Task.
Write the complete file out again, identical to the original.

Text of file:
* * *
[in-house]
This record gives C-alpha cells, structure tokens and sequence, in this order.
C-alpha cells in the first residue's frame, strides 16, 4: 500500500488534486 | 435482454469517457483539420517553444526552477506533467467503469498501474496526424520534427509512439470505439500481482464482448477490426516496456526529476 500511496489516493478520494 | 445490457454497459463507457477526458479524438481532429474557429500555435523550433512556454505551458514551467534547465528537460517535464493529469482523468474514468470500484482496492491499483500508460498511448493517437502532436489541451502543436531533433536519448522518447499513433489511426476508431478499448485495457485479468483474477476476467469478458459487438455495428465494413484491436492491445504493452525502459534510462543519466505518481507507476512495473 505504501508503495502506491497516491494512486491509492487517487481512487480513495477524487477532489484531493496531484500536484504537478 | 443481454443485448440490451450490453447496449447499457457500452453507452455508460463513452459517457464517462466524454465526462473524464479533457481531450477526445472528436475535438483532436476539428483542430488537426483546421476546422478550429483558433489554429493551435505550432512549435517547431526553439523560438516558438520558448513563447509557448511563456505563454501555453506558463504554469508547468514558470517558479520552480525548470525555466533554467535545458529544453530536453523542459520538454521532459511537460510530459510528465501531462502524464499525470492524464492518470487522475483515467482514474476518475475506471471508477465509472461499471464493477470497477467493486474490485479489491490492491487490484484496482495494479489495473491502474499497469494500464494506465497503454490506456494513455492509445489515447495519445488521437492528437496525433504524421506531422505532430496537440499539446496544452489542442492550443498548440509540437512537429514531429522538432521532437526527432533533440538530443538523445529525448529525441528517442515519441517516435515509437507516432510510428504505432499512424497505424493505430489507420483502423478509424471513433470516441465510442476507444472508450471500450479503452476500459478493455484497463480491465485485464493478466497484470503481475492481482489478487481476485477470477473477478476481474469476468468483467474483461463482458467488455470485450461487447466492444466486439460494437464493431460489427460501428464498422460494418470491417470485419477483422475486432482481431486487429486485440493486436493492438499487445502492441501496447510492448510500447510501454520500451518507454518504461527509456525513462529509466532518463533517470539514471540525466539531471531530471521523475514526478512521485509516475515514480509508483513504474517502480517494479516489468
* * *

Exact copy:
[in-house]
This record gives C-alpha cells, structure tokens and sequence, in this order.
C-alpha cells in the first residue's frame, strides 16, 4: 500500500488534486 | 435482454469517457483539420517553444526552477506533467467503469498501474496526424520534427509512439470505439500481482464482448477490426516496456526529476 500511496489516493478520494 | 445490457454497459463507457477526458479524438481532429474557429500555435523550433512556454505551458514551467534547465528537460517535464493529469482523468474514468470500484482496492491499483500508460498511448493517437502532436489541451502543436531533433536519448522518447499513433489511426476508431478499448485495457485479468483474477476476467469478458459487438455495428465494413484491436492491445504493452525502459534510462543519466505518481507507476512495473 505504501508503495502506491497516491494512486491509492487517487481512487480513495477524487477532489484531493496531484500536484504537478 | 443481454443485448440490451450490453447496449447499457457500452453507452455508460463513452459517457464517462466524454465526462473524464479533457481531450477526445472528436475535438483532436476539428483542430488537426483546421476546422478550429483558433489554429493551435505550432512549435517547431526553439523560438516558438520558448513563447509557448511563456505563454501555453506558463504554469508547468514558470517558479520552480525548470525555466533554467535545458529544453530536453523542459520538454521532459511537460510530459510528465501531462502524464499525470492524464492518470487522475483515467482514474476518475475506471471508477465509472461499471464493477470497477467493486474490485479489491490492491487490484484496482495494479489495473491502474499497469494500464494506465497503454490506456494513455492509445489515447495519445488521437492528437496525433504524421506531422505532430496537440499539446496544452489542442492550443498548440509540437512537429514531429522538432521532437526527432533533440538530443538523445529525448529525441528517442515519441517516435515509437507516432510510428504505432499512424497505424493505430489507420483502423478509424471513433470516441465510442476507444472508450471500450479503452476500459478493455484497463480491465485485464493478466497484470503481475492481482489478487481476485477470477473477478476481474469476468468483467474483461463482458467488455470485450461487447466492444466486439460494437464493431460489427460501428464498422460494418470491417470485419477483422475486432482481431486487429486485440493486436493492438499487445502492441501496447510492448510500447510501454520500451518507454518504461527509456525513462529509466532518463533517470539514471540525466539531471531530471521523475514526478512521485509516475515514480509508483513504474517502480517494479516489468